Still, if Dimmu’s Death Cult Armageddon holds a special place in your heart, then Vesania’s latest will provide a decent fix. RH
RUSHONROCK RATED: 6.5/10 Symphony Of Destruction
Genre: Black Metal
Planet Satan may be a new album, but its release has been rumoured since the late 90s. Ever since Mysticum’s debut, The Streams Of Inferno, set the world ablaze with its unholy black metal/industrial collision way back in 1996, the follow-up has been on many a wish-list.
Now it’s finally here, can Mysticum’s second full-length live up to expectations? The answer is a resounding ‘yes’. The Norwegians’ unhinged drum programming, underscoring a torrent of blazing BM riffs, pushes extreme metal to the outer limits: pump Fist Of Satan at maximum volume through your headphones, and your brain will soon be flowing out of your ears, likewise the relentless barrage of Cosmic Gun.
The opus is infected throughout by Mysticum’s unearthly, psychedelic overtones – opener LSD a prime example – and when Planet Satan finally stops spinning, and the menacing, ambient soundscape of Dissolve Into Impiety draws it to a close, you’ll feel like you’ve journeyed through a black hole.
Worth the wait, then? Hell yes. RH
RUSHONROCK RATED: 8/10 Devil’s Work
They might not have the fanbase of Lamb Of God, Trivium or Machine Head, but Unearth have been steadily making a name for themselves in the wake of the noughties metalcore/New Wave Of American Heavy Metal explosion.
And unlike a few bands to have sprung from that scene, such as Bleeding Through and Chimaira, they’re still going strong: Watchers Of Rule bristles with intent, from hypercharged opener The Swarm to the punishing title track, which seals Unearth’s sixth opus with a smack to the head.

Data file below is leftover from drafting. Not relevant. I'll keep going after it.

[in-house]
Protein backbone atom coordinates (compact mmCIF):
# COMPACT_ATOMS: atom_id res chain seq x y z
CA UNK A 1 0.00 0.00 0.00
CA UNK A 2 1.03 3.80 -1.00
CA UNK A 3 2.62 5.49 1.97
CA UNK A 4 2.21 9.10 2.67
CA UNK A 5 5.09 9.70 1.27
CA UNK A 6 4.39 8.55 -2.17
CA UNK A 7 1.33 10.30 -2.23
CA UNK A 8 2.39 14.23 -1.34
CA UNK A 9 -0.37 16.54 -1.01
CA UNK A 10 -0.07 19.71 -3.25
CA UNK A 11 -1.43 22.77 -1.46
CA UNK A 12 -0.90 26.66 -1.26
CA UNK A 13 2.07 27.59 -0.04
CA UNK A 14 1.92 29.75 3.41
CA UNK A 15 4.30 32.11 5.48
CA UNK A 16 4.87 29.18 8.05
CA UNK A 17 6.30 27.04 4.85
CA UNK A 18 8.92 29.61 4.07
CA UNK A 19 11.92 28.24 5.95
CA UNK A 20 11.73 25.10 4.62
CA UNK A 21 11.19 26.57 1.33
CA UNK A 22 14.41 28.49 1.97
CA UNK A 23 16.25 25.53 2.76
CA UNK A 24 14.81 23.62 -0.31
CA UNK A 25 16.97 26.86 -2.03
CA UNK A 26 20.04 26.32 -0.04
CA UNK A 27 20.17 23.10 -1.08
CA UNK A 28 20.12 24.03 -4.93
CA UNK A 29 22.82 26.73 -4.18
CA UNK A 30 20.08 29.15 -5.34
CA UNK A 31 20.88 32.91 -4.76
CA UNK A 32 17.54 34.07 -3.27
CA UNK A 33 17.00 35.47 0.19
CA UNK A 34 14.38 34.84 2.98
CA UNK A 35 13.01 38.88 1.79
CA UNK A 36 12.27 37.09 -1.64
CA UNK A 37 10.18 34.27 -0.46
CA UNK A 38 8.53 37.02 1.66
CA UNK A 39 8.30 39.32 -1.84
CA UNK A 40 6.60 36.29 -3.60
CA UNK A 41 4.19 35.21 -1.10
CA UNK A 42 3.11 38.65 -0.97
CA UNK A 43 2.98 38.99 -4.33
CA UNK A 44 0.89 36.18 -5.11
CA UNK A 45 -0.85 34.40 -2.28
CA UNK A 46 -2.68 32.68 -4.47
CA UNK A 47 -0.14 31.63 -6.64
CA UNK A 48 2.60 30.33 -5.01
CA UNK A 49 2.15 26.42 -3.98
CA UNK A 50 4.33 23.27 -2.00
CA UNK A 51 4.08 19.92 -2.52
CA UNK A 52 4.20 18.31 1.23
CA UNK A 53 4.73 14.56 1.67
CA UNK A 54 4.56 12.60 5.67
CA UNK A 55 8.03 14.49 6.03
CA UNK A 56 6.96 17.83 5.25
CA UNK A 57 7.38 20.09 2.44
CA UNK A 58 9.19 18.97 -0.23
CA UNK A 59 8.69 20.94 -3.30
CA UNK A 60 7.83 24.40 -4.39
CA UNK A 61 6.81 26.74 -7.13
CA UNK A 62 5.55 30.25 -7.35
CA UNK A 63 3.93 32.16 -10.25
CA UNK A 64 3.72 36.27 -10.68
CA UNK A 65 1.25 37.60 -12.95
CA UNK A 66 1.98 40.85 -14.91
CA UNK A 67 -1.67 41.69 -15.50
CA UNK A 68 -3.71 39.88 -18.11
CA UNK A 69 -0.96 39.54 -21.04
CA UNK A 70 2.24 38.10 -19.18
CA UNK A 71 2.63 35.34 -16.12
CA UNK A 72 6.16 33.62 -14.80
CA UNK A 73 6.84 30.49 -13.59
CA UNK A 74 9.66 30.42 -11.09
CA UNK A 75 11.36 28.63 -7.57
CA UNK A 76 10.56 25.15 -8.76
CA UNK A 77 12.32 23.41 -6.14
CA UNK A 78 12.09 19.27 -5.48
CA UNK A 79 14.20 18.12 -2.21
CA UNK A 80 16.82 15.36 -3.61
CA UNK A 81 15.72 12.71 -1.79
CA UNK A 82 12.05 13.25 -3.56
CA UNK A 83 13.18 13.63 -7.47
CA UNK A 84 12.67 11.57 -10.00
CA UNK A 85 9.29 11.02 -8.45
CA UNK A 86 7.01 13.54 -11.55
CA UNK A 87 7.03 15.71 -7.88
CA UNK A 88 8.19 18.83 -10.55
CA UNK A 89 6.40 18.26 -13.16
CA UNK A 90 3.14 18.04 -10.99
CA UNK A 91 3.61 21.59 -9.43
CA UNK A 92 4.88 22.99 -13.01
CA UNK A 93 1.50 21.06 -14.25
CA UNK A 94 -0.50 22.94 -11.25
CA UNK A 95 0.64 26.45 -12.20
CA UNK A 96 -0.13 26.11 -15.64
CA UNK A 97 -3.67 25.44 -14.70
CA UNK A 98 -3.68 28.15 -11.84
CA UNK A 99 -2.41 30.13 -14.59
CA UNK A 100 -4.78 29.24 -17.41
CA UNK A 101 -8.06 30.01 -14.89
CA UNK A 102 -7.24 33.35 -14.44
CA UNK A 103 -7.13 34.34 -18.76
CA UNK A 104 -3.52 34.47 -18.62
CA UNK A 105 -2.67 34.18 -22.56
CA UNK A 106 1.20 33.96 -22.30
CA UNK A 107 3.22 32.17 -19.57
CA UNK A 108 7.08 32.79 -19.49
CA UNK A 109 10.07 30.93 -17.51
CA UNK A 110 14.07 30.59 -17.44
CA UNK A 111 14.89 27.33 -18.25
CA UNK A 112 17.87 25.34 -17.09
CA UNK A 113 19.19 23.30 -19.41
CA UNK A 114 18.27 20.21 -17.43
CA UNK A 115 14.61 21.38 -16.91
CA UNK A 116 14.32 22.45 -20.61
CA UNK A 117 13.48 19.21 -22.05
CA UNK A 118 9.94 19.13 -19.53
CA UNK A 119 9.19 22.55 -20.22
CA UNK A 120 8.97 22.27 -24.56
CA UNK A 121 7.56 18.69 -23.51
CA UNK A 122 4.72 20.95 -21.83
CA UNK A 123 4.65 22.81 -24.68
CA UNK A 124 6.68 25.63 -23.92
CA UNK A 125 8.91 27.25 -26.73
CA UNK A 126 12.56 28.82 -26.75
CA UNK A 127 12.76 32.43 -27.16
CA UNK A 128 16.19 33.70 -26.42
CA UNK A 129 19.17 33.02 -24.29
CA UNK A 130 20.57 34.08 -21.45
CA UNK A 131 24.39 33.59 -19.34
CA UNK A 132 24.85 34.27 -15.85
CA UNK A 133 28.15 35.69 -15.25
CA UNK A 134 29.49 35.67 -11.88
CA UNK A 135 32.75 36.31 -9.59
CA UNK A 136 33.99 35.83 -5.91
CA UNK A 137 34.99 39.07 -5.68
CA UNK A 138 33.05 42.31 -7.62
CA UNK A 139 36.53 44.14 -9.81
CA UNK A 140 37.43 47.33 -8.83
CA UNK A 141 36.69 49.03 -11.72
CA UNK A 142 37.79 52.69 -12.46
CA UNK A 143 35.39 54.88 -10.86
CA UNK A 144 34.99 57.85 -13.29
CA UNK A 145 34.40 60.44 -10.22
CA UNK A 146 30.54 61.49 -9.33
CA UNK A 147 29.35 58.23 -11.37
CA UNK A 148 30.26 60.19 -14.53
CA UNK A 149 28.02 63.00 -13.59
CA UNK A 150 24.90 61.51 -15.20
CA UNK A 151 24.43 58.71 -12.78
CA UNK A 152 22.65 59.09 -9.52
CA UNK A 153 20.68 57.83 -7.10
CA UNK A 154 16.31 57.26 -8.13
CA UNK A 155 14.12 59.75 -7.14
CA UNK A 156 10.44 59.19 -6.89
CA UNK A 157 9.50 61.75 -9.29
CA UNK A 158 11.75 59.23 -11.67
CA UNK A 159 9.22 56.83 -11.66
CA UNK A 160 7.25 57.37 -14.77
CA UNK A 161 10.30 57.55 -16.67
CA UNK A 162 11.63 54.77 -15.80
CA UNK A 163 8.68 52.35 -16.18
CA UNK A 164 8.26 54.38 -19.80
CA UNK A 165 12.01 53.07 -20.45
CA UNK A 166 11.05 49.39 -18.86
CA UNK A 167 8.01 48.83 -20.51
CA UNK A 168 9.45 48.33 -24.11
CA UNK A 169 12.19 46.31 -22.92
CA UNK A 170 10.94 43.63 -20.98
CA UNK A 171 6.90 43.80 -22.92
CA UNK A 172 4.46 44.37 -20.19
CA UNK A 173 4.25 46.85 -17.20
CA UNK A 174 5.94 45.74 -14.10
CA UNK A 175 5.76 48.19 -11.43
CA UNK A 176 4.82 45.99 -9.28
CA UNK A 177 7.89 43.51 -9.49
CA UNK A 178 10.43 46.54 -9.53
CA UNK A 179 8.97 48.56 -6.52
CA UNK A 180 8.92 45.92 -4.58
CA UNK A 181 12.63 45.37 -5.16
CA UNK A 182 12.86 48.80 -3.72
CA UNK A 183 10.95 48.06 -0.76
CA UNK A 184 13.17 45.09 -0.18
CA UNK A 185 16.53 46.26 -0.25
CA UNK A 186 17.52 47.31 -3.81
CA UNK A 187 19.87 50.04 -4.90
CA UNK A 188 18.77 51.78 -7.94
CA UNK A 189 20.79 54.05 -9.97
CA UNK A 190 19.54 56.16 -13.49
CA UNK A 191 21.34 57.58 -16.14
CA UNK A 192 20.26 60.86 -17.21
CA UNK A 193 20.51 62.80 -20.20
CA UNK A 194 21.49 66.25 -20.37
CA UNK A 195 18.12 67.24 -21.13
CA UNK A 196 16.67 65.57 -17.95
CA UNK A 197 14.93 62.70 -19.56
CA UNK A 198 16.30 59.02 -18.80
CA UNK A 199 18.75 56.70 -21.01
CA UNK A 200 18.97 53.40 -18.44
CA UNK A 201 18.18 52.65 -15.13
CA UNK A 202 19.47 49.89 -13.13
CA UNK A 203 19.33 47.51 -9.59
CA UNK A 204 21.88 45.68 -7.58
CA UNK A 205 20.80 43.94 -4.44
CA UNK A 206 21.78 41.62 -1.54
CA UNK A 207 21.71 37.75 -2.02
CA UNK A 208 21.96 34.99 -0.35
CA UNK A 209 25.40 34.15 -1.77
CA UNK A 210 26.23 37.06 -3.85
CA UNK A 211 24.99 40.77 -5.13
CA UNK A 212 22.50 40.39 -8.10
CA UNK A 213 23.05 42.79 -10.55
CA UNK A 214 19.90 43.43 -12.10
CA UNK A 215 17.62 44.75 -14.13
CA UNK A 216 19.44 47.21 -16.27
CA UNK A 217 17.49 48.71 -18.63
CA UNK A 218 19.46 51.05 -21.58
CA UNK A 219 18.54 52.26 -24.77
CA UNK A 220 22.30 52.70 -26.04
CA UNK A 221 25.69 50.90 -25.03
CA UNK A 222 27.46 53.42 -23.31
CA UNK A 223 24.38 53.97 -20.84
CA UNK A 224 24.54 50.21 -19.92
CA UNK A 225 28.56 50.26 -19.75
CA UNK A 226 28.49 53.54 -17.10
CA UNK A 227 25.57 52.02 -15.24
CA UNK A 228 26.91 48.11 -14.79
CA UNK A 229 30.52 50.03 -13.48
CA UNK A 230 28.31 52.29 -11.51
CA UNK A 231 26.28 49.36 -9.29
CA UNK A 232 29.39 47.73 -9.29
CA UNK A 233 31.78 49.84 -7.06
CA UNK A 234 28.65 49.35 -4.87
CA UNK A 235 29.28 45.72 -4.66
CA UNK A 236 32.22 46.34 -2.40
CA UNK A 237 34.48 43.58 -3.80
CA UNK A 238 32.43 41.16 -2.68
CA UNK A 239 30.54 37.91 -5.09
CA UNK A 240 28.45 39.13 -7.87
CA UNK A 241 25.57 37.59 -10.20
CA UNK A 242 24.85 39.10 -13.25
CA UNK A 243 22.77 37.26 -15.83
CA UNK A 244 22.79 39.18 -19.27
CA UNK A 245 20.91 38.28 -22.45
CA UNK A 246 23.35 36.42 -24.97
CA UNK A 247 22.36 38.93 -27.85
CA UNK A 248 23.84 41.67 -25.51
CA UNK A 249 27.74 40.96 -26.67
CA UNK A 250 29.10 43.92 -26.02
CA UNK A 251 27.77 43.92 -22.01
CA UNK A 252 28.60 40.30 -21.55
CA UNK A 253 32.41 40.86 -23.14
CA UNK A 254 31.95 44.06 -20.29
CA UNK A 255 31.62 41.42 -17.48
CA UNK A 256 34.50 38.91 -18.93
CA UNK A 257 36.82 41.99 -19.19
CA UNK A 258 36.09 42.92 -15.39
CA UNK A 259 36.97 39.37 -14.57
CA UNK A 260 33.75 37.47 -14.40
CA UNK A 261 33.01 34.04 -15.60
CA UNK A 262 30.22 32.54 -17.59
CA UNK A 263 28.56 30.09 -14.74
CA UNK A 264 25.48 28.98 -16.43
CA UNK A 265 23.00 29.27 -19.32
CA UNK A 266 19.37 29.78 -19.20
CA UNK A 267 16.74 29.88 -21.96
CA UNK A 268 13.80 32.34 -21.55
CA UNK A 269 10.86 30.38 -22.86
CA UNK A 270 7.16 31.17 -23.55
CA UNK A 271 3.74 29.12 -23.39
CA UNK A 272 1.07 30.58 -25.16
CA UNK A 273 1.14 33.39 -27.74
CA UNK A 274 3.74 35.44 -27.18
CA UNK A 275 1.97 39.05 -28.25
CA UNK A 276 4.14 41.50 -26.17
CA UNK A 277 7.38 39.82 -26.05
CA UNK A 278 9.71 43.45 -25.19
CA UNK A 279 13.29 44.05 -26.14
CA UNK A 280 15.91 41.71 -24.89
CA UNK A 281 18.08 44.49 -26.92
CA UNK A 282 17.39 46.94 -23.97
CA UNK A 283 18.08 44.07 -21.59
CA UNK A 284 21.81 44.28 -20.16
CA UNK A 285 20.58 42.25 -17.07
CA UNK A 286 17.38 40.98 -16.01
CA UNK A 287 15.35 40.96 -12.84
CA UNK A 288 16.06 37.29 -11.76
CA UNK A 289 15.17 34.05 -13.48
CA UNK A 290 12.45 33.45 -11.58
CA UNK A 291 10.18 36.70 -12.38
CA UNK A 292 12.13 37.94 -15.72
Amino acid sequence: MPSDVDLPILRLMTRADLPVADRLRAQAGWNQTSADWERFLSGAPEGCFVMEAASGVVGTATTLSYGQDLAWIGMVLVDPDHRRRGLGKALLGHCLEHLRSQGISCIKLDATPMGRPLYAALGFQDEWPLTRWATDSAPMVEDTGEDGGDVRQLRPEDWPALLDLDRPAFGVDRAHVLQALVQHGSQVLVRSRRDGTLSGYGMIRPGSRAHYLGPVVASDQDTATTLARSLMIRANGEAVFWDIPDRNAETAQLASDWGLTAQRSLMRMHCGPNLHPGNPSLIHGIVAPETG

Guitarists Buz McGrath and Ken Susi’s axework is nothing short of incendiary, and it’s with sheer delight you’ll hear the pair blend brutal, downtuned riffs with complex leadwork on the likes of Lifetime In Ruins and Burial Lines.
Simply put, Watchers Of Rule brims with passion and unbridled metallic fury. There’s the odd dud (To The Ground lacks inspiration), however that doesn’t detract from a classy effort from the Boston boys… and an album which is begging to be heard live. RH
RUSHONROCK RATED: 8/10 They Rule
Genre: Hard Rock
Flyleaf’s popularity remains an enigma. As American hard rock goes their radio-friendly anthems are, at best, distinctly average and at worst reek of rank commercialism.
Of course there’s the Christian Rock angle – a stick used to beat Flyleaf and their ilk at the expense of appraising their music. Regardless of their religious beliefs, this is a band that continues to punch above its weight.
Or perhaps it’s the weight of expectation – inevitable after the success of 2005’s platinum-selling self-titled debut – that sees Flyleaf stuck in a rut and going nowhere.
Upbeat lead single Set Me On Fire promises so much but Between The Stars is a galaxy away from the band’s innovative approach to rewriting metal’s rulebook almost a decade ago.
Sober Serenade says it all and even the eager refrain of new singer Kristen May can’t save this Don Gilmore-produced dud. SR
RUSHONROCK RATED: 5/10 Fly By Night
Genre: Death/Thrash Metal
The Cavalera brothers are no strangers to brash, bludgeoning, foreboding metal and Pandemonium does what it says on the tin.